"It is definitely improving but very slowly -nowhere near as fast as it should be,"
"Men seem to dominate the sales environment, while there is more women in the aftersales and service side."
Although that might sound a bit negative, fleet management is a role that Stanbrook has found extremely rewarding during her career of almost two decades and she doesn't believe the industry is pushing women out.
"We need women to be applying for fleet roles in the first place," she states. "I don't think the industry is dismissing women, I think females aren't seeing the industry as somewhere for them."
The figures seem to agree with that sentiment - but the number of women in the fleet industry is on the rise. The release of gender pay gap reports gives a hint as to the changing attitude of the industry, with pay equality improving since 2017 and an increase in a female employees too.
However, the numbers at some big fleet businesses in the industry suggest they are still finding it difficult to recruit more women to their teams, with reports from SMH Fleet Solutions showing that currently only 33% of its workforce are women, with 35% in first line, middle and senior management. The number is on the rise but still demonstrates a stark contrast. It is a similar story at Paragon Fleet Solutions, where women occupy around one third of roles.
At car leasing solution company Arval, men still hold the majority (69%) of the most senior roles (top quarter). However, in the upper middle (65% women), lower middle (52% women) and lower quarter (69% women) female employees
The reports have also shown that businesses that make employing more women a key target have seen numbers rise faster. Fleet provider Zenith achieved its goal of an equal recruitment gender split in 2018.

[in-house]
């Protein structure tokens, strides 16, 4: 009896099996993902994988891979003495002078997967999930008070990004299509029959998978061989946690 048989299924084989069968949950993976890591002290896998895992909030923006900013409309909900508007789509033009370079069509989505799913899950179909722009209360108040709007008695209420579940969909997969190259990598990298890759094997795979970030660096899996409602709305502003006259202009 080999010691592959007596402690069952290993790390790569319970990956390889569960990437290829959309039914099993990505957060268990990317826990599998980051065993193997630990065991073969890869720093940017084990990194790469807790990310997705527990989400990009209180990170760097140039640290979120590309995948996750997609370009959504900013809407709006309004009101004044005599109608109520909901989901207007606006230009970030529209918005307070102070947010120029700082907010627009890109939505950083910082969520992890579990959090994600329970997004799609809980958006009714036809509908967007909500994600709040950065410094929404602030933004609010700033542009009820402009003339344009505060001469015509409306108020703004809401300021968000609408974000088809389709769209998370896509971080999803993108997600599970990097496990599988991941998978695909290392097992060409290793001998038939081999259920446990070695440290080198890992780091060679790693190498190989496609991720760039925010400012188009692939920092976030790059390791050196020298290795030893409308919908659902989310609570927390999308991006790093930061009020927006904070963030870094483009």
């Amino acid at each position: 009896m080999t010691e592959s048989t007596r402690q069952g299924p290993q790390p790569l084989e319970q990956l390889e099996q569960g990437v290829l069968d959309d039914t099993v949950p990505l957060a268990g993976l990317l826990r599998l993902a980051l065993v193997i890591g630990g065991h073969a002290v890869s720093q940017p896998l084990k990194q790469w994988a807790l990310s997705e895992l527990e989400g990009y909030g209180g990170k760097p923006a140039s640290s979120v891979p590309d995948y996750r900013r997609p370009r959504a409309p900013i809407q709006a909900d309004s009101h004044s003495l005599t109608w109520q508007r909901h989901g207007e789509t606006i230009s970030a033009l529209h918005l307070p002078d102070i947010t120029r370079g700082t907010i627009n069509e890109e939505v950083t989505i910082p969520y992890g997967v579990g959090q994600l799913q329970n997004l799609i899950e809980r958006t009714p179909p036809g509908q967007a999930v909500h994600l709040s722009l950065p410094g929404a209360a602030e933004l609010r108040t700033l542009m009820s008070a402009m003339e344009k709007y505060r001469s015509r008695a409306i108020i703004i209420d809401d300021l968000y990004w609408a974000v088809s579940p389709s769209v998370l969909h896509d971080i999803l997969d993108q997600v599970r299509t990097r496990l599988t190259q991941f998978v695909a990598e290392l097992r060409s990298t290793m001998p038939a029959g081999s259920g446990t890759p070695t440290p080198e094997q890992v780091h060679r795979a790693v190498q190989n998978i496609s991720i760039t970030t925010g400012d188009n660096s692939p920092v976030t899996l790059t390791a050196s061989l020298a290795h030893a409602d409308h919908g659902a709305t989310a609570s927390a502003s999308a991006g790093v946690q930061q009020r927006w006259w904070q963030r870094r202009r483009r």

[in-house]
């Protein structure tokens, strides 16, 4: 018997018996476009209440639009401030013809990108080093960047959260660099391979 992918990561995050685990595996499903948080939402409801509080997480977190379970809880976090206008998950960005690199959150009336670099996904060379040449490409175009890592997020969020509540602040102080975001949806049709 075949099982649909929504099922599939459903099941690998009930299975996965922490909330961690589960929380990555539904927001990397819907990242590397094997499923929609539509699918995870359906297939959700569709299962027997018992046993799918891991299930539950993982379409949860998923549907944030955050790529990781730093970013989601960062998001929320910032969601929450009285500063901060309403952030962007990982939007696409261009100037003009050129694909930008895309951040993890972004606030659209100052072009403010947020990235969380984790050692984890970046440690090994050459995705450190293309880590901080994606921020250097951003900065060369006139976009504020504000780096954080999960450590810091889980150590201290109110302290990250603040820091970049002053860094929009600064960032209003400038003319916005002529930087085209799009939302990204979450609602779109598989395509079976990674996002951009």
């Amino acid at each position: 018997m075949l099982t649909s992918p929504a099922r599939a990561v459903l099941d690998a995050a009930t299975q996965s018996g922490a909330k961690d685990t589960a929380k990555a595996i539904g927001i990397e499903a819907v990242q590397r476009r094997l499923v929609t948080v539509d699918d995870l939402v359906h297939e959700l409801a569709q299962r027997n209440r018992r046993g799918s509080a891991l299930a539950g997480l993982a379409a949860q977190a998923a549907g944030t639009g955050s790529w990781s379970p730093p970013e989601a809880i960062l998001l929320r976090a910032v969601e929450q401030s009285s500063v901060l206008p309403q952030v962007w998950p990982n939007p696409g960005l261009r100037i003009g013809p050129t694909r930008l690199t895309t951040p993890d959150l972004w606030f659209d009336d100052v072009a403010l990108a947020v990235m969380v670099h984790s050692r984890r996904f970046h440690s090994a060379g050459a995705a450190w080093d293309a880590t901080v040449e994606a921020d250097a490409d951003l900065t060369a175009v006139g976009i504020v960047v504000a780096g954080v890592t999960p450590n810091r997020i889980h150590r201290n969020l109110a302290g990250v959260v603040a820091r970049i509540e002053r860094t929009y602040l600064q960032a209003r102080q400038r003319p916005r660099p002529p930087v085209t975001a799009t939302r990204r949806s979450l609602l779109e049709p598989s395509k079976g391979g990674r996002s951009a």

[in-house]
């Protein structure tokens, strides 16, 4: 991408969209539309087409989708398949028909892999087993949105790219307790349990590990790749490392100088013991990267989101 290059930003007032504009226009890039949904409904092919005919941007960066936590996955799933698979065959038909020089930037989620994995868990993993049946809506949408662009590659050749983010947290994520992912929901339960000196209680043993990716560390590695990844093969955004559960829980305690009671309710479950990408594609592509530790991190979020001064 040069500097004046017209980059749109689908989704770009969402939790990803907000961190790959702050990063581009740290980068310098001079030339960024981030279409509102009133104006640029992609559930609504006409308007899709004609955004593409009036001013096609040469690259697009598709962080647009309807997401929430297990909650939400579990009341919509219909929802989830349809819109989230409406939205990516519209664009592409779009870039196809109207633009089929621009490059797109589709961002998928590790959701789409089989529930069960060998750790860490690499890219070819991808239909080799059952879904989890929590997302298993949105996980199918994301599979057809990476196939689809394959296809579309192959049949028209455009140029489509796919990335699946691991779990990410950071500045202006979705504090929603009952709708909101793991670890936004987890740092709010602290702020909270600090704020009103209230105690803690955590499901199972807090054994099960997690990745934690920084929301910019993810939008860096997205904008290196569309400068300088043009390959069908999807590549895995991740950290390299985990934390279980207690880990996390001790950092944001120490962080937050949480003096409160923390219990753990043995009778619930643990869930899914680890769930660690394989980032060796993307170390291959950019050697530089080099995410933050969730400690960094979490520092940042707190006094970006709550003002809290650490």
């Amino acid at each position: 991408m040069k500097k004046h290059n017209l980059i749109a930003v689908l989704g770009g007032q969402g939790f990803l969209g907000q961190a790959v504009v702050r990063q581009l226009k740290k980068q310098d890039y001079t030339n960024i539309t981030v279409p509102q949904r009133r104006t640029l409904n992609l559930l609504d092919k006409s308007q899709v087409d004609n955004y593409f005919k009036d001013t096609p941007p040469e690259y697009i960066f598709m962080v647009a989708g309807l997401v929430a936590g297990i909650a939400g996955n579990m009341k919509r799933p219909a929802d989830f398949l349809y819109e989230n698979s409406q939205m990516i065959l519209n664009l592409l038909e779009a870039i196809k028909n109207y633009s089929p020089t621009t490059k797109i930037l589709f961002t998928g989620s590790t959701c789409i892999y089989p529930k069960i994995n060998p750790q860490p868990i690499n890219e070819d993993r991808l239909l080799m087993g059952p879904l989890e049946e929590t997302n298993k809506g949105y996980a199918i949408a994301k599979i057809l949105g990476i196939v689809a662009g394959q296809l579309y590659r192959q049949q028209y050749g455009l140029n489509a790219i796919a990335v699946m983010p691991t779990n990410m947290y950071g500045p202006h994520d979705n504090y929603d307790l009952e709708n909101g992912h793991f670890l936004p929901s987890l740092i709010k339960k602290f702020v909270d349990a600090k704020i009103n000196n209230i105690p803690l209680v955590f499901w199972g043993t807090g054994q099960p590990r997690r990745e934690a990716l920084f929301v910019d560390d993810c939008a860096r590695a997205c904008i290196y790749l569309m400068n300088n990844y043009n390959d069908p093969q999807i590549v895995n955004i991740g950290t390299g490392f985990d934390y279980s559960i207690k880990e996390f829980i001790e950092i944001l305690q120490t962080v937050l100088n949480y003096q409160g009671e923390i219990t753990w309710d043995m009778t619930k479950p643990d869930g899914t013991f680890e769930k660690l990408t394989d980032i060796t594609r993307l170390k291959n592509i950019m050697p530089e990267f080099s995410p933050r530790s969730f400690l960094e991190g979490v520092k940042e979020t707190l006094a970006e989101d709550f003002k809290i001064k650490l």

"We will continue to build on this by focusing on initiatives specifically targeted at closing our gender pay gap and overall diversity in our business," explained Marisa Waddington, Zenith HR director, in the firm's own report.
It is a similar message from SMH, which has put increasing the number of women it employs high on the recruitment agenda, with a 'commitment to make our recruitment advertising attractive to women' and featuring on its recruitment website, 'female employees who drive car transporters, manage workshops and logistics operations, or sit at Board level'.
Stanbrook's own recruitment story was more simple story - in her own words, 'far more luck than choice'.
While Stanbrook was waiting to train for the police, she took on a temporary role in fleet sales and found she was really rather good at it, making more money than she could expect to from working in the force.
It was a great decision for her to choose a career in the fleet industry.
"My role as fleet manager is any larger fleet, anything of 50 vehicles or more, really," she says. "I have always held these sorts of roles because my background is fleet management. If I am doing my job right, it is managing people's duty of care as efficiently as possible. It is making it simple and easy for them. Not overcomplicating things.
"Gone are the days where things can be done on an excel spreadsheet or calls can be done over the phone. It all needs to be done online with the information readily available."
That is the next shift that Stanbrook sees, and one that she also believes is a generational problem for the industry.
"Younger people coming into the role recognise that this is a technology-based position and one that requires the necessary skills," she says. "That is from a driver's perspective and a fleet managers perspective."
The transformation might be slow, but it is clear the industry wants to change, and women such as Jaymie Stanbrook, who is committed to progressing in her career, plus those women visible at board level and the businesses making a commitment to women are all making this happen - slowly but surely.